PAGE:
Truly sustainable economics and widespread prosperity can only be based on the viability of the land and its soil--not on increasingly unsustainable supplies of oil.
A discussion with a senior County Council officer revealed much that is wrong with our economy. 'Nothing', he said, 'in terms of local infrastructure built after 1914 has any long-term value--however, everything remaining from before 1914 is of permanent value.' This change occurred around the time that our costly meddling in Middle Eastern affairs really got under way--that is, as we moved fully from a soil to an oil-based economy.
Short-term thinking (particularly in the form of planned obsolescence) is inherent to our modern oil-powered economy. Worse still, this economy has been largely supported by national and consumer debt, which after dramatically lifting living standards has suddenly petered out, leaving behind declining living standards for most.
A constantly debt-fuelled economy is not a wealth creating one, yet Treasury planning seems not to have recognised this. With China, India and the other BRICS all trying to build on a similarly flawed model--competing with cheaper labour for the same business, resources and capital, and turning the tables on us in the process--this is now being brought into sharper focus.
It is painfully obvious that Quantitative Easing (US$Trillions worldwide) has failed to jumpstart our economic Frankenstein--much like a driver flooring the accelerator pedal, the car isn't going anywhere. No matter how much we rev it up, we're now only likely to blow the engine.
Free markets--like the now defunct centrally-planned economies--both exposed for their own inherent deficiencies. Perhaps we need to declare a Perestroika in the West, as Gorbachev tried to reform the Soviet system. But where do we start? We'll need to dig very deep into the economy's foundations for this to succeed. Calls for less or more taxation can do very little to alter these fundamentals.
Rio+20 was a big disappointment. The sensible sustainability protocols forged at the original Rio Summit in 1992 (e.g. the Convention on Biological Diversity and Agenda 21) have long since been dumbed down and distorted. Sustainability was never properly understood. Its essence can be summed up as 'long-term safety and economic viability'--the two cornerstones we should always have built our economy and communities upon (a myriad array of vested interests having determined otherwise, however). Current day 'sustainable development' is not conducted in this manner. Instead of tackling the core problems, it has become an oddly concocted, grant-funded 'bolt-on' to enable more business-as-usual--overall, just a 'Greenwash' scam.
In the unfolding Greek economic tragedy, as city life becomes unsustainable here, those with sense are returning to the land--our true life-support system. Food production--that most basic of human needs, along with water and energy--best attainable through closer contact with the land. A more agrarian economy--'soil rather than oil'--it seems, beckons us now toward a new future.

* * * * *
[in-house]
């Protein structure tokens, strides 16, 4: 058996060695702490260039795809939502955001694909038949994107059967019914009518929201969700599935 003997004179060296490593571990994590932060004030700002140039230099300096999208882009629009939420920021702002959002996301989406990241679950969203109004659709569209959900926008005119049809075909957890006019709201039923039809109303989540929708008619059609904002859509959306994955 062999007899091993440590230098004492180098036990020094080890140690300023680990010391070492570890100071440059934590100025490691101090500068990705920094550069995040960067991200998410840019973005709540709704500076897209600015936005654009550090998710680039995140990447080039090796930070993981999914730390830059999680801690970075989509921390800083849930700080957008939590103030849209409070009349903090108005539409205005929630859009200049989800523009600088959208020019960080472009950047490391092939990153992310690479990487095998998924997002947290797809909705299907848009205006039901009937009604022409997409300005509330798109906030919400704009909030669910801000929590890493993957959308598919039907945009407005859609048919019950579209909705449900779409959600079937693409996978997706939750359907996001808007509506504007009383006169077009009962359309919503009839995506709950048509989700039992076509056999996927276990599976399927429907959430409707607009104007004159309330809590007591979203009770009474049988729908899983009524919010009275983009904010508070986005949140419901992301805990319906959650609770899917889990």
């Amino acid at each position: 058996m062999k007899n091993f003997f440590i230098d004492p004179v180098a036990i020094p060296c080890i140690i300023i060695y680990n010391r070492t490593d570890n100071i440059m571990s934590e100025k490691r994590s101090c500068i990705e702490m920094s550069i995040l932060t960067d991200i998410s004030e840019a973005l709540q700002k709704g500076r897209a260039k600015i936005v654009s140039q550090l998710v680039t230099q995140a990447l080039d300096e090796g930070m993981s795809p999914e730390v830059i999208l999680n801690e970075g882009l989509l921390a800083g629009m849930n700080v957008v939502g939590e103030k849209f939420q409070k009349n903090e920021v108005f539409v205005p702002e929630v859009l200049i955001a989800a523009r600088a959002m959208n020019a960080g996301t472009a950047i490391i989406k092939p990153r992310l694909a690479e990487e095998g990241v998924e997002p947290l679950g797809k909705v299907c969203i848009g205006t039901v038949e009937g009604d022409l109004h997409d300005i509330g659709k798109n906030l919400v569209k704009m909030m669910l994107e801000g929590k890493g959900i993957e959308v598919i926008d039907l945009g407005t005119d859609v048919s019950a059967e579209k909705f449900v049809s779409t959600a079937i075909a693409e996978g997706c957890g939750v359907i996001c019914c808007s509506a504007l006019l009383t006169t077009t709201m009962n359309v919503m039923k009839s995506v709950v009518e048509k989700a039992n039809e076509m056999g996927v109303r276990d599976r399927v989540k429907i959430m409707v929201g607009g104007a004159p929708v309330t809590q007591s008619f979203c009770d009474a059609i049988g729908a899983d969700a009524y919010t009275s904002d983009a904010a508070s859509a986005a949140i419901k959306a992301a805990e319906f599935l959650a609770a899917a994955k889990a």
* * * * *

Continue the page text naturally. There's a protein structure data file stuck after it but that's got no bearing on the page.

As Rivers Trusts Chief Executive, Arlin Rickard, asked at their recent Exeter conference, 'What has happened to our soil-science in the UK?' We should also ask, 'What has happened to our agriculture?' Perhaps there is no better illustration of the economic monster we have created than this sector.
Indeed, Rivers Trusts, along with the Environment Agency and our water companies, are struggling with the consequences of modern farming practices--primarily their effect on our soil and water resources. Large grants are now disbursed to deal with the consequences--using field buffer strips, cover crops and so on--but as the farming practices that cause these problems are also subsidised, this approach rapidly descends into the economics of the madhouse.
Agricultural chemical contamination that ends up in our aquifers is the major limitation on the UK's public water supply, as well as its deleterious effects on soil structure. Increased flood and drought risk arises directly from this degraded farmland and the soil's consequent inability to properly recharge aquifers. As a result, all UK household insurance is now threatened with a 10% surcharge to meet the cost of raised flooding--just one of the many incurred expenses. Are OFWAT and the Treasury fully competent here--or maybe just following political and commercial interests? They are certainly not protecting those of the public.
Dealing with the effects rather than the causes has become central to our economic activity. Our healthcare costs are inflated by obesity and other effects of nutritional breakdown. Medical and agricultural 'progress' may be based on very impressive science, but much is nonetheless the wrong science--a science that cannot connect the dots and address the interdependent nature of all these growing costly problems.
We have known for over 50 years that chemicals destroy soil structure--the very foundation of food production and the maintenance of our water cycle. Yet, by ignoring all this, or worse, suppressing it, we have continued a succession of flawed short-term, myopic farming practices (of which GMOs are only the latest) in over 5,000 years of our 'raping-the-land' mentality--which it seems we can no longer afford to maintain.